Most foundations have varied but very specific and inflexible application cycles. Some foundation boards meet annually, some constantly. Quarterly is most common. It is not unusual for the board of a foundation that awards grants in March to meet the previous December to select from proposals that were due in September to allow staff enough time to pre-screen them.
Unfortunately, when researching sponsors, sometimes the submission date has passed for the current review cycle of the sponsor most likely to fund the project. When this happens, flag your calendar for the next cycle and go to the next best opportunity.
A sponsor's grant application guidelines must drive every aspect of proposal form, content, and style. Study the guidelines closely and follow them without exception, paying special attention to page limits, font size, and margins.
Guidelines and forms (if required by the sponsor) are commonly available on their respective website, but with some foundations, they sometimes come only by regular mail once requested. A large number of foundations and trusts require contact for an invitation to apply before providing an application or guidelines.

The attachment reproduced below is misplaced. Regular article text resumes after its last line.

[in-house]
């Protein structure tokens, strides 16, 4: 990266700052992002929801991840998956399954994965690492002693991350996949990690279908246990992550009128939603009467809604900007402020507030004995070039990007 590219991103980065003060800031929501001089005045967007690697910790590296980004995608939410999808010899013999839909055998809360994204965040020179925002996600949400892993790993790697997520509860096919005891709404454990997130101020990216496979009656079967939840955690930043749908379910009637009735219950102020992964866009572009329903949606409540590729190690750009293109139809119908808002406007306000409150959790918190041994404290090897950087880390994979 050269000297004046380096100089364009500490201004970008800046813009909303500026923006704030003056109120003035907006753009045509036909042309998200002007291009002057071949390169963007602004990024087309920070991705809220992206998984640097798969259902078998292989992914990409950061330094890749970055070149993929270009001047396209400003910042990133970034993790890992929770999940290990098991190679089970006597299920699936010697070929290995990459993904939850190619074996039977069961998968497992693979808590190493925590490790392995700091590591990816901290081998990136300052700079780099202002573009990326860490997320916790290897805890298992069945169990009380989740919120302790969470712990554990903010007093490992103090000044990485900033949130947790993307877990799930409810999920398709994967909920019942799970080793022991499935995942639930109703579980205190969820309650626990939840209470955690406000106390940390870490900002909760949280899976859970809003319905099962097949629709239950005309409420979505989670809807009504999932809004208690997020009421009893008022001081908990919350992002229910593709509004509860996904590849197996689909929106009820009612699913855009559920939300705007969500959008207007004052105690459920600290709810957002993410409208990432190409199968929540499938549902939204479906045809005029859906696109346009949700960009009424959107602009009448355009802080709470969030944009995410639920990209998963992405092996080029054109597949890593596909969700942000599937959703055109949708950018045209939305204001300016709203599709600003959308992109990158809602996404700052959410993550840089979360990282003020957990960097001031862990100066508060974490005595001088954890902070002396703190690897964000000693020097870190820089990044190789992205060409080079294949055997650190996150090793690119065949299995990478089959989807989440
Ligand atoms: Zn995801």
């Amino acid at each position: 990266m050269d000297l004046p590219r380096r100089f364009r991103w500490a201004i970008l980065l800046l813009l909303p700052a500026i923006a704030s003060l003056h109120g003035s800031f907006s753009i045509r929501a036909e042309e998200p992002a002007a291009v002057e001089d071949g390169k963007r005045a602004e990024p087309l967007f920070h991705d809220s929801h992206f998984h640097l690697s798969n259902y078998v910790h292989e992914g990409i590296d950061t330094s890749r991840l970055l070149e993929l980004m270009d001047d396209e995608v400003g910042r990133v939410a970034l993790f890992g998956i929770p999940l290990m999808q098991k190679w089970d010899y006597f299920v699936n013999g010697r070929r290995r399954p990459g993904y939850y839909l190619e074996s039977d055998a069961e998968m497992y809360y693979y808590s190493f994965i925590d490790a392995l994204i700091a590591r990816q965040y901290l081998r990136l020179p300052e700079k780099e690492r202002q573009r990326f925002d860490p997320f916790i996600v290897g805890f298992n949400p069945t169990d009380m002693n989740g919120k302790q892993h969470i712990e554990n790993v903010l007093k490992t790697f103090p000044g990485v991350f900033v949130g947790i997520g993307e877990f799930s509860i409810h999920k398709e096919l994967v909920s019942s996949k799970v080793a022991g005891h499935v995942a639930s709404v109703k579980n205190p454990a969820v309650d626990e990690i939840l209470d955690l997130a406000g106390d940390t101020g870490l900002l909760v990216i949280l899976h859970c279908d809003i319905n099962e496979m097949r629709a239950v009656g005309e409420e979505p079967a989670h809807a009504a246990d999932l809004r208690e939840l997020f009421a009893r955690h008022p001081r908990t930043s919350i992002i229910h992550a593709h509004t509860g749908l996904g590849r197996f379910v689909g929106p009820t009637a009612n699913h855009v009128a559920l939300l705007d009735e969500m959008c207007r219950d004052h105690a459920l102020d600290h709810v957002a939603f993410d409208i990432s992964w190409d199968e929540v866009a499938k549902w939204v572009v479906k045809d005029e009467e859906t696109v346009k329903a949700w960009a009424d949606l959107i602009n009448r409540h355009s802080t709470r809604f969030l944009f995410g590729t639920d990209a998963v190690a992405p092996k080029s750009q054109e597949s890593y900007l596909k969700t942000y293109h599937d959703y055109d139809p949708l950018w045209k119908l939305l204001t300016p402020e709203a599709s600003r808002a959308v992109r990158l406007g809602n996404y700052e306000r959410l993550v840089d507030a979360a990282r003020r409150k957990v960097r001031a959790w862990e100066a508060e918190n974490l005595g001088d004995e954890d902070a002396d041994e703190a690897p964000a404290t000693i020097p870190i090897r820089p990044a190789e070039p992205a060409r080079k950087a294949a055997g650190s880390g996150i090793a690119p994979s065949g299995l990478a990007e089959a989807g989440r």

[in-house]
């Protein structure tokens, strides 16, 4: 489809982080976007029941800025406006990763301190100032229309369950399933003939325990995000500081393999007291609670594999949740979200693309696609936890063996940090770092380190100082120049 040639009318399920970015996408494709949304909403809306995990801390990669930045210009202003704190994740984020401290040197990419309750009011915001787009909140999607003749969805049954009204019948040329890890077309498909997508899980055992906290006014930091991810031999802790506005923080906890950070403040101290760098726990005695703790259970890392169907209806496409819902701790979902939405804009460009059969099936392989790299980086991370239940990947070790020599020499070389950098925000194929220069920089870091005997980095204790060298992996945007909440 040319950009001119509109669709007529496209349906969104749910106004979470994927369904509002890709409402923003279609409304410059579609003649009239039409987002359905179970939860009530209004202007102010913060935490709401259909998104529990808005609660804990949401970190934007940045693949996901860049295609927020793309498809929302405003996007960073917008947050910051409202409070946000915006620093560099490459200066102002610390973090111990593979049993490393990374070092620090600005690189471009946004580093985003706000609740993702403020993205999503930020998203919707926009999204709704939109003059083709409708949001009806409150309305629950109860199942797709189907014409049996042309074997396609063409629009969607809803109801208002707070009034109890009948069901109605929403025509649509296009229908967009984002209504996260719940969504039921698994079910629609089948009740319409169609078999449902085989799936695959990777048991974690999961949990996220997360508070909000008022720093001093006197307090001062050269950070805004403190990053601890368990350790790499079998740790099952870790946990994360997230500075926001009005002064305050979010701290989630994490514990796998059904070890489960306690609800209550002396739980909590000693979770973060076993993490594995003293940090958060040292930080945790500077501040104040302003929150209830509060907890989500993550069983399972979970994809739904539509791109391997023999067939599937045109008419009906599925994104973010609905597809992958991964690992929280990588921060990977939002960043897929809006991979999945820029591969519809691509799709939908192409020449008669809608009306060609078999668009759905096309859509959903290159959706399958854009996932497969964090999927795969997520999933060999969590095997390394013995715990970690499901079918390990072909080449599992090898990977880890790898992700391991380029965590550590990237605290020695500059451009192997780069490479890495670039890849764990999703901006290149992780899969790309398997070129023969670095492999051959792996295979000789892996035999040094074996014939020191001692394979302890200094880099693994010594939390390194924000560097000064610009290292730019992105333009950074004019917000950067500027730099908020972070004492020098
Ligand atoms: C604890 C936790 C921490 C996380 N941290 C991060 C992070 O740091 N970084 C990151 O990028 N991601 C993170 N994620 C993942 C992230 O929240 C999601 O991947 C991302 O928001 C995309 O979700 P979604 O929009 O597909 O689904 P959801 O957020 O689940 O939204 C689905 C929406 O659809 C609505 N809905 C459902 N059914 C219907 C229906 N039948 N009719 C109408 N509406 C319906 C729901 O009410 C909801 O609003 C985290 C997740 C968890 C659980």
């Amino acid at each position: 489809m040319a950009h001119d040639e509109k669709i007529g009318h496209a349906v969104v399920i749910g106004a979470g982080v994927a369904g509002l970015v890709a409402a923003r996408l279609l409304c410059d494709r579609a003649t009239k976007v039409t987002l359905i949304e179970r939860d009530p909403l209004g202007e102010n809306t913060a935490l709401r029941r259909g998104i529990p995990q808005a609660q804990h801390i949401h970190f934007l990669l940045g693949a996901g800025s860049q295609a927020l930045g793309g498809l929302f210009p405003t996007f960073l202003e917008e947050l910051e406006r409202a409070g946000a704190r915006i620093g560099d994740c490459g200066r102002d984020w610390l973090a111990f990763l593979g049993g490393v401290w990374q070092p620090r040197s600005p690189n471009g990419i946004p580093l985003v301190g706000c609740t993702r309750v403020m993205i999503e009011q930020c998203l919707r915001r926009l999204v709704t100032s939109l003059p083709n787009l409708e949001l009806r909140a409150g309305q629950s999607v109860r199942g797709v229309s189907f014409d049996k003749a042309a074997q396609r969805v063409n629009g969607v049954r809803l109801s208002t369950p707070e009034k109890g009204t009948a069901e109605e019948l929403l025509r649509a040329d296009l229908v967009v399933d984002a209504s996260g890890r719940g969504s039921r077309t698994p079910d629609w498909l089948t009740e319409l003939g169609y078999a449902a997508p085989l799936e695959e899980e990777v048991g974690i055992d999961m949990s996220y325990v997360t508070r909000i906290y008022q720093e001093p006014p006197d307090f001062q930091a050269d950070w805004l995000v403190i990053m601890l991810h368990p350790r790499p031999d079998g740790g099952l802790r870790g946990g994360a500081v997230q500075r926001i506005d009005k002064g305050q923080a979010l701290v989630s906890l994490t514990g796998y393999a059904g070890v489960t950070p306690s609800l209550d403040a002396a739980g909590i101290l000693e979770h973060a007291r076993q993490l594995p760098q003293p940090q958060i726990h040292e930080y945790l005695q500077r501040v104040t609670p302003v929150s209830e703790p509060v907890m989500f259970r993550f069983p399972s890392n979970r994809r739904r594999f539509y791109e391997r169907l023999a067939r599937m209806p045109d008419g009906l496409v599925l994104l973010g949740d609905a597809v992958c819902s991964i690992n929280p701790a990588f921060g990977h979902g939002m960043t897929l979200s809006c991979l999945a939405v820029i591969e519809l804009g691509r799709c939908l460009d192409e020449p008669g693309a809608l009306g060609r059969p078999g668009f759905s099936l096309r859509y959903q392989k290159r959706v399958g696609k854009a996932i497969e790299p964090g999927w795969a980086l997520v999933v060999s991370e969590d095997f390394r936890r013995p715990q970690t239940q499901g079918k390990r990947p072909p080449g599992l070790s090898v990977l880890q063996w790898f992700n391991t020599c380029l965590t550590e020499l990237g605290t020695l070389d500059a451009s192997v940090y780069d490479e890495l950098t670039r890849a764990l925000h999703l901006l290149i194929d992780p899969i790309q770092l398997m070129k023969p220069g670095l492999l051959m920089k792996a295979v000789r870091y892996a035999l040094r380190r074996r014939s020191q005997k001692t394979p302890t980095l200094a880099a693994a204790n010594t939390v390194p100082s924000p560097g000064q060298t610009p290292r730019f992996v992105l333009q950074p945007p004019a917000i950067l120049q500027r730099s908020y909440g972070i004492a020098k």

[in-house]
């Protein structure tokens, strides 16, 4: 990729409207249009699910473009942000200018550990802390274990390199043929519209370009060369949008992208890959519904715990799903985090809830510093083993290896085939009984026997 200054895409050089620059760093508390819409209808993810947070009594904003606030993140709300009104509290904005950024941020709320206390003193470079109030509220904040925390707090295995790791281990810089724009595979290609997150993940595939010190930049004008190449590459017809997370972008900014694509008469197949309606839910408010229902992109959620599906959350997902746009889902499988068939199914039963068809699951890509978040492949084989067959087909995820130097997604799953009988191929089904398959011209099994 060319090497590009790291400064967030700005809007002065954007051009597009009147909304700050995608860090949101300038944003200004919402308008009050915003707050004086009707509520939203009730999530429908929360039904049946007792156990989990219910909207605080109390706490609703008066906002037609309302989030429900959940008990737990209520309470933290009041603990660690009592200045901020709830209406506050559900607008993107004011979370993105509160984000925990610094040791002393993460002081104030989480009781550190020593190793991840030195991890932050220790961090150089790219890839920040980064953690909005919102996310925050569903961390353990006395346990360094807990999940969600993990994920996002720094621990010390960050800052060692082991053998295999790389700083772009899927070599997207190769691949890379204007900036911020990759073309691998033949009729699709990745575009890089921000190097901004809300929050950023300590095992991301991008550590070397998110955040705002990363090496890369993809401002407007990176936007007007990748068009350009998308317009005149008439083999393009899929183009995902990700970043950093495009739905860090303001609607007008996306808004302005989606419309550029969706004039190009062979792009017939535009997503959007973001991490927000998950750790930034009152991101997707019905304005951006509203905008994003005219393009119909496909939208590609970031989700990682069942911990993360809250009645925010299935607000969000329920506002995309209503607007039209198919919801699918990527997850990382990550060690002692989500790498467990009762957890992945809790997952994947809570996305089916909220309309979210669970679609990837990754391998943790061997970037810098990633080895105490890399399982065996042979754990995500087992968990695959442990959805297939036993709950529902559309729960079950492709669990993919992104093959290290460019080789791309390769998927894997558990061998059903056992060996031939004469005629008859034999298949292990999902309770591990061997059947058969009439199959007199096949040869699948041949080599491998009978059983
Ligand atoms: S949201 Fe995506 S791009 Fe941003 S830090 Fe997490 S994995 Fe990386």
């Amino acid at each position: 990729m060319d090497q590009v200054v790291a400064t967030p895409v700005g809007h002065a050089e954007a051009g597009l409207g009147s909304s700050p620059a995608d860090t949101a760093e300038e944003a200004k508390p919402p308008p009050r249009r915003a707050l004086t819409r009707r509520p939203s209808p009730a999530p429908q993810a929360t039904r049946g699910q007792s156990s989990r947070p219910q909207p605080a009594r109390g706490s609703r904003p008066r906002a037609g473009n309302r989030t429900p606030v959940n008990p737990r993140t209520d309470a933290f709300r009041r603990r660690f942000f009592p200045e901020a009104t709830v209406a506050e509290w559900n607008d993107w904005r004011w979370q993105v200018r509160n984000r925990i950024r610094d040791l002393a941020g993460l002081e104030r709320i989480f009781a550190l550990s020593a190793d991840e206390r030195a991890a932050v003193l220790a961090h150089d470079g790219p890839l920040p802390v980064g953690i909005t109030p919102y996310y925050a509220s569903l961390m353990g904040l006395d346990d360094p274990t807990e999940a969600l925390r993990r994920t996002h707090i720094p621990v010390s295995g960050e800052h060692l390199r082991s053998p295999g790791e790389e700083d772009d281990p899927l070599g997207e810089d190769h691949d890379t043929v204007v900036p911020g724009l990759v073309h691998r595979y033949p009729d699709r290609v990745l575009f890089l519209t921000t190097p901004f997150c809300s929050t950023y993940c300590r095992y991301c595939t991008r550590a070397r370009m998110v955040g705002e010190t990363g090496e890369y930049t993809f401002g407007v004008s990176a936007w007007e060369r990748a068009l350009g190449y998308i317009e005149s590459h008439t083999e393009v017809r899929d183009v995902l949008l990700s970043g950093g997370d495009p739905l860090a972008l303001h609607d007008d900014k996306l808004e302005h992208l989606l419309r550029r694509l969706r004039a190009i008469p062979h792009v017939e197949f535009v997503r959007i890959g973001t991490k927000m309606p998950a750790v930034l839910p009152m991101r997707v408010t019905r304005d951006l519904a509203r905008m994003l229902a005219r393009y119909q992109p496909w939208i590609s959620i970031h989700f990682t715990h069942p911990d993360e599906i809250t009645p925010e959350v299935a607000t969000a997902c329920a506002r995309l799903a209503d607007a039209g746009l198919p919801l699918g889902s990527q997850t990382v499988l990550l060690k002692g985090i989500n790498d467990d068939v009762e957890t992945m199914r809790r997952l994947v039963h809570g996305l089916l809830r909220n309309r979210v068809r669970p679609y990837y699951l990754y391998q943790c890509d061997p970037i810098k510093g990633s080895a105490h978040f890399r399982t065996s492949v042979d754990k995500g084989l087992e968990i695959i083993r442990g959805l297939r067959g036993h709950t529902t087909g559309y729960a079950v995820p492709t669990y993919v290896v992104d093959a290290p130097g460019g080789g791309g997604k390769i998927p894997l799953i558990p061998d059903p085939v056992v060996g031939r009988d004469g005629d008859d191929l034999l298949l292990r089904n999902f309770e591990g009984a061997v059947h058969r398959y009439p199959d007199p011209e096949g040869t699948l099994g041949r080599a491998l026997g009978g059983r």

Many federal funding opportunities are now advertised through Grants.gov. When researching federal sources, it is advantageous to spend time on the Grants.gov website. The vast majority of all federal grant applications must now be electronically submitted through the Grants.gov website. Only the Office of Research and Sponsored Programs has permission to submit these applications. Other federal opportunities may also be found through Fastlane, Research.gov, or the Grants Resource Center.
The Foundation Directory Online is one of the nation's leading online resources for funding research. All UWSP faculty and staff have access to the Foundation Directory Online through the University Colleges; Librarian, Nerissa Nelson, ext. 4204, email@example.com, is available to assist in a foundation funding search.